As the pending sale of Activision Blizzard to Microsoft continues to be analyzed by regulatory committees around the world, a new report by The New York Times has revealed an attempt by Microsoft to remedy one of rival Sony’s largest issues with the acquisition: Call of Duty.
The report states that on November 11, Microsoft offered Sony a deal that would see new releases in the first-person shooter franchise continue to launch on PlayStation for the next decade. Sony, according to the report, did not comment on the offer when asked.
The report comes after Microsoft accused Sony of overstating the franchise’s impact on PlayStation’s overall viability, which played a factor in the United Kingdom’s regulatory commission’s decision to send the deal to a second stage of scrutiny.
“The Referral Decision incorrectly relies on self-serving statements by Sony which significantly exaggerate the importance of Call of Duty to it,” Microsoft said after the UK decision. “While Sony may not welcome increased competition, it has the ability to adapt and compete.”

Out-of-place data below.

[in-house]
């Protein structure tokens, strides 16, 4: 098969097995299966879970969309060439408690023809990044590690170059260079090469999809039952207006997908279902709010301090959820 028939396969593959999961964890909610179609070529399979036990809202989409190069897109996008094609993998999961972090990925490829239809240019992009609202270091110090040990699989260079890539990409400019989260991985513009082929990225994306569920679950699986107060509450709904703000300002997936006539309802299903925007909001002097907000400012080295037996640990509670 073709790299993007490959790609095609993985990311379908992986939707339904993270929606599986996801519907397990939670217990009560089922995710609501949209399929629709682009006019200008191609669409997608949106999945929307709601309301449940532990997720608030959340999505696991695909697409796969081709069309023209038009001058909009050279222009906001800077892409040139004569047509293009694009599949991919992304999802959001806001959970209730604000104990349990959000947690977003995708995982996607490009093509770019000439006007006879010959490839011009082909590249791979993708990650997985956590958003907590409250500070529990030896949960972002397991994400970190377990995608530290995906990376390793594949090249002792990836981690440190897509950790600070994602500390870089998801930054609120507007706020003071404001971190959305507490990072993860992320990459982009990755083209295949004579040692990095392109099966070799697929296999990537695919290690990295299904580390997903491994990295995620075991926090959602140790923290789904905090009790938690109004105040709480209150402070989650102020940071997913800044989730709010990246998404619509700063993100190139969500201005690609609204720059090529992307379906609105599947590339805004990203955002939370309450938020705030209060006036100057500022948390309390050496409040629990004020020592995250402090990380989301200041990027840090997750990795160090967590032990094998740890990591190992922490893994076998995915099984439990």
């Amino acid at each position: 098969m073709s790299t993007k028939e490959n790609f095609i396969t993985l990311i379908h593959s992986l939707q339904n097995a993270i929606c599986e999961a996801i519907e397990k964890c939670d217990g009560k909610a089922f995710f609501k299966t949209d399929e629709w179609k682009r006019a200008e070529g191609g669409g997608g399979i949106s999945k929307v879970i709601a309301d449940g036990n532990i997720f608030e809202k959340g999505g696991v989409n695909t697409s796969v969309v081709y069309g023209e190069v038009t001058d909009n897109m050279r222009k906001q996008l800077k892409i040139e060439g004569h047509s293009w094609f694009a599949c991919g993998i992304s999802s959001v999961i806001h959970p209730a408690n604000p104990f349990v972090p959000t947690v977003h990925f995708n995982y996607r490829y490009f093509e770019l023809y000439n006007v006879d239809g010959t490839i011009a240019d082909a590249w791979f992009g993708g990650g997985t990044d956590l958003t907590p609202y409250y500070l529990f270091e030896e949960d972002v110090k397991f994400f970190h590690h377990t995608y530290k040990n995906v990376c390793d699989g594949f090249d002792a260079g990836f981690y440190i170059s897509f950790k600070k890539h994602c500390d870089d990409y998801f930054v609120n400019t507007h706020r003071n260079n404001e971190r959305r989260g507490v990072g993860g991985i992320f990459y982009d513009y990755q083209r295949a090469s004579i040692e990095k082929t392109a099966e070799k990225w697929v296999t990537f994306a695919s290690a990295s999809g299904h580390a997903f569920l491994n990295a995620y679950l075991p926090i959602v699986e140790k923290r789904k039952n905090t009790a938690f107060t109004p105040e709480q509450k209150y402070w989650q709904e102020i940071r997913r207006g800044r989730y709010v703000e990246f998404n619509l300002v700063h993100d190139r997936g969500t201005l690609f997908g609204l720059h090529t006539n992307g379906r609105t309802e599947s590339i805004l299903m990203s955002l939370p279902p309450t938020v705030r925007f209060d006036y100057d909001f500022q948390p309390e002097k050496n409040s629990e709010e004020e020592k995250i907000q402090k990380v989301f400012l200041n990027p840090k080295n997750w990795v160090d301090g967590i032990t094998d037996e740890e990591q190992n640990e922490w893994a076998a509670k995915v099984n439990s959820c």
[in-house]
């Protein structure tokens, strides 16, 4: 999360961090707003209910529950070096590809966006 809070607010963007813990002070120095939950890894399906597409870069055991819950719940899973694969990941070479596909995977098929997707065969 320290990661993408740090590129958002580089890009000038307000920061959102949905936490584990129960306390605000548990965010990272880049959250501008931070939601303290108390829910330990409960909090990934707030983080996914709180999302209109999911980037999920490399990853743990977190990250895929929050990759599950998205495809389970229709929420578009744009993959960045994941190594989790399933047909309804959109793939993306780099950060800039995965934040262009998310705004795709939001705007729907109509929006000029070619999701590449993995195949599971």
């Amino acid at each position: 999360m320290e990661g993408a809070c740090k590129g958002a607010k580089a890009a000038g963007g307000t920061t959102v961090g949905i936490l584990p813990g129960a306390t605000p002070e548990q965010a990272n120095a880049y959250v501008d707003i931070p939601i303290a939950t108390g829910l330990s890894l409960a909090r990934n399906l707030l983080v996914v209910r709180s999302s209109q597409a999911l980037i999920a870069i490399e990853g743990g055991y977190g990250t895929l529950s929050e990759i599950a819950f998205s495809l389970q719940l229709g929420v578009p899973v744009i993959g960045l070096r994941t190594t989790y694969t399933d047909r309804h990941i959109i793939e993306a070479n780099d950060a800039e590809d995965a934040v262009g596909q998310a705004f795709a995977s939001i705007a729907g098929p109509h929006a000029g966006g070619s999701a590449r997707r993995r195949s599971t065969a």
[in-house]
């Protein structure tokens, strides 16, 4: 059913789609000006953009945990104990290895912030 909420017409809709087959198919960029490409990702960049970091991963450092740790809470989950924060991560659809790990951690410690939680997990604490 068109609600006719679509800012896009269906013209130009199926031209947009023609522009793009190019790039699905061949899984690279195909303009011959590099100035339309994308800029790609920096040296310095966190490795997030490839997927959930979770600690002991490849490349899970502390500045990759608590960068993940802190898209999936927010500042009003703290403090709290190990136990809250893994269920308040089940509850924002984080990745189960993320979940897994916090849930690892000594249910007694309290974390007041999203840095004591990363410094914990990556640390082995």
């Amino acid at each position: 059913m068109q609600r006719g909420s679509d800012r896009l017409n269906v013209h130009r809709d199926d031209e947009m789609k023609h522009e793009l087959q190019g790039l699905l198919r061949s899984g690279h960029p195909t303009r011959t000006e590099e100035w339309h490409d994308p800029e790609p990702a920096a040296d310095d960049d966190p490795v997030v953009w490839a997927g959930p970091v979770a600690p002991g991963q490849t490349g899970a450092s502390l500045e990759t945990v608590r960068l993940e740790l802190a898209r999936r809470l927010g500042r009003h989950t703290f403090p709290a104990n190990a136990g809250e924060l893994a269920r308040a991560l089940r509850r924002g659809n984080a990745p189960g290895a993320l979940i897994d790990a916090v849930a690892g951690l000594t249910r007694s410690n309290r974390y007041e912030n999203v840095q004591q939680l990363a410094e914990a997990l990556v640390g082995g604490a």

The New York Times pieces include remarks from Sony Interactive Entertainment CEO Jim Ryan about those assertions, saying they were “not true,” and that “it is highly likely that the choices gamers have today will disappear if this deal goes ahead.”
The acquisition of Activision Blizzard by Microsoft was first announced back in January, when the Xbox parent company announced it would be paying $69.8 billion to bring the publisher into the fold. The sale came after months of tumult within Activision Blizzard, including reports of harassment against employees and accusations that CEO Bobby Kotick knew about the allegations and ignored them.
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